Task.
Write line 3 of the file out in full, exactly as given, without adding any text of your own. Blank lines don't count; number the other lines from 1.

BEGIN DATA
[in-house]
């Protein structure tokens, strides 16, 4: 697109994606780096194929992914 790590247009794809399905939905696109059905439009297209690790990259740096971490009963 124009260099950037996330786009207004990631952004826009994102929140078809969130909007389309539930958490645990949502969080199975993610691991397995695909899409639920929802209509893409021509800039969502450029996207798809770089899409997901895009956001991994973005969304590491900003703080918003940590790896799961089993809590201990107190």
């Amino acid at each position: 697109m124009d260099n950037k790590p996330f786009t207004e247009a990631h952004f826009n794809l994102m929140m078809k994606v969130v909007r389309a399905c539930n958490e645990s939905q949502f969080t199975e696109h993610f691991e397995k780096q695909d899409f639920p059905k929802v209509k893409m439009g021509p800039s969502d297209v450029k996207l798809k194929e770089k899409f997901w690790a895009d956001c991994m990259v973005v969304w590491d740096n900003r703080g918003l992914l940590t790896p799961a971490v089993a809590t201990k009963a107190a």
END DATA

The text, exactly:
């Amino acid at each position: 697109m124009d260099n950037k790590p996330f786009t207004e247009a990631h952004f826009n794809l994102m929140m078809k994606v969130v909007r389309a399905c539930n958490e645990s939905q949502f969080t199975e696109h993610f691991e397995k780096q695909d899409f639920p059905k929802v209509k893409m439009g021509p800039s969502d297209v450029k996207l798809k194929e770089k899409f997901w690790a895009d956001c991994m990259v973005v969304w590491d740096n900003r703080g918003l992914l940590t790896p799961a971490v089993a809590t201990k009963a107190a």